Appeared in Spring 2004, Vol. XXIX, No. 1
In an interview for the BBC in 1992, Henri Nouwen, the author of a prodigious number of books in the domain of spirituality, disclosed that he wanted to write more explicitly about sexuality, but allowed that he had not yet found the right language: “I hope I will one day.” The current American scene invites – indeed prods – us to make choices using classifications that can be defective, deceptive, and morally evasive as descriptive of attractions or affections for someone of the same sex.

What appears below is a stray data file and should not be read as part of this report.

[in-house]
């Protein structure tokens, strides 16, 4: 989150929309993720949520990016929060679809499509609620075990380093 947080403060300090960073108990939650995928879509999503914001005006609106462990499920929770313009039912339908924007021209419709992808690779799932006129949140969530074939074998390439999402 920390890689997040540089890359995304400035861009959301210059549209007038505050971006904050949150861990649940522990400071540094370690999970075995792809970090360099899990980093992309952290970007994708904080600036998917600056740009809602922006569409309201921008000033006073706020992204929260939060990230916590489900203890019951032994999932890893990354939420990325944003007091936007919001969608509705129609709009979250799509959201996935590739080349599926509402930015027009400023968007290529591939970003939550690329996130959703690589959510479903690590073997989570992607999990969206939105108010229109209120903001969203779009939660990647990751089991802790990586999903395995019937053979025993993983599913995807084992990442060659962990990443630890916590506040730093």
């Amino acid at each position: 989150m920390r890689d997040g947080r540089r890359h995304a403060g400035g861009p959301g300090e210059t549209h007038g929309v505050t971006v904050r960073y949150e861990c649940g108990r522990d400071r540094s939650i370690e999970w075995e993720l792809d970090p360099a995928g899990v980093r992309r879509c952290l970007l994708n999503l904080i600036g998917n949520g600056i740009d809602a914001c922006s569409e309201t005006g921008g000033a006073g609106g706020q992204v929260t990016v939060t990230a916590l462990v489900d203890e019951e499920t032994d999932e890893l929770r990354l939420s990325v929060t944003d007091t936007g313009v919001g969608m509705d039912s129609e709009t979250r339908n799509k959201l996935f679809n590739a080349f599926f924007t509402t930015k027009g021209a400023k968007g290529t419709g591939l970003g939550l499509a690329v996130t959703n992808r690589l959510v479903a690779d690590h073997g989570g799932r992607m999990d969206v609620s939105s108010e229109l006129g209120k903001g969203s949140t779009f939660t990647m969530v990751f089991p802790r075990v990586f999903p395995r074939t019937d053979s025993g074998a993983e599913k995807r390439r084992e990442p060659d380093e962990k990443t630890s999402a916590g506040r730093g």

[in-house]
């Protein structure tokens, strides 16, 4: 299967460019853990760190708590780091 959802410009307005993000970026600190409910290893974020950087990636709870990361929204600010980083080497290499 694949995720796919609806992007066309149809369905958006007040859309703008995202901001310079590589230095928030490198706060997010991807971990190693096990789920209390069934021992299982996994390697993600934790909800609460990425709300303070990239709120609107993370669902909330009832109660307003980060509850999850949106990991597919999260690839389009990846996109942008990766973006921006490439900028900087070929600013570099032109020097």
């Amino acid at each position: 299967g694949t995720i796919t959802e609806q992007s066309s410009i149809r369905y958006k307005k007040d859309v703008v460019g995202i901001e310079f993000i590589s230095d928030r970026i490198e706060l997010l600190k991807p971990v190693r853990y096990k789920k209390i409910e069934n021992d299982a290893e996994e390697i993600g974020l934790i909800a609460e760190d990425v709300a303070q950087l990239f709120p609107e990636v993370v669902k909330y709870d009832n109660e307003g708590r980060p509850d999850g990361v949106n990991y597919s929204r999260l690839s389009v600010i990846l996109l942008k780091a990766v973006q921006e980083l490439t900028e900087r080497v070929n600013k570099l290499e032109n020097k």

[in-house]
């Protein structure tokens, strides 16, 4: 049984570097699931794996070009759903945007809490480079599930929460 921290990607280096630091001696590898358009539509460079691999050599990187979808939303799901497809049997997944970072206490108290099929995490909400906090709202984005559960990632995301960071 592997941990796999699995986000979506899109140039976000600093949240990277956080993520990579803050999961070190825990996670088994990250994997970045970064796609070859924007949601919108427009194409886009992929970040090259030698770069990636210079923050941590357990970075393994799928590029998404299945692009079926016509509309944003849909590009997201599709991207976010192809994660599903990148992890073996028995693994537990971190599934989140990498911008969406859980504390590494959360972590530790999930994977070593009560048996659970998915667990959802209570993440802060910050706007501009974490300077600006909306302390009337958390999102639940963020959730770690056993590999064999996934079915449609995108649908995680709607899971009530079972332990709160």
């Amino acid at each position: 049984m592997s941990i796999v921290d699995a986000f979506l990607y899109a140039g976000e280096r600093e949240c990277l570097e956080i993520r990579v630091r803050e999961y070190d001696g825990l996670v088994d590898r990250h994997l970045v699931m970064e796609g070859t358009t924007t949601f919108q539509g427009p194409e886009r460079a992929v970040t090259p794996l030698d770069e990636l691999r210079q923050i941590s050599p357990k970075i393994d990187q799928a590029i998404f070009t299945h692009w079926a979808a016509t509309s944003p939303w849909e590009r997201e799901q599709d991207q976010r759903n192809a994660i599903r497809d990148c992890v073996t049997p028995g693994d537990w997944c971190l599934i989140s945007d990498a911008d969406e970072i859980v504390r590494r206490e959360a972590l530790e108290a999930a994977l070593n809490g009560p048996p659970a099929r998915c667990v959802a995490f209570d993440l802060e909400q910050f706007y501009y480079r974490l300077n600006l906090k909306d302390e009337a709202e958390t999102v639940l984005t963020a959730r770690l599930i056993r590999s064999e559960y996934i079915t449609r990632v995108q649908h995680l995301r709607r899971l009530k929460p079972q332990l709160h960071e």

Daily, there is a plethora of androgynous images that can subject many average persons to considerable confusion, if sexual identity were to be determined on the basis of a strong arousal of curiosity at a certain time. Advertisers and promoters are mightily aware of the attention gained by such images. The “identity crisis” of the early 60s, which struck more and more responsive chords in the youth of that time, is ever associated with ambiguous projections by entertainers and surely more aggressive modeling and posturing.
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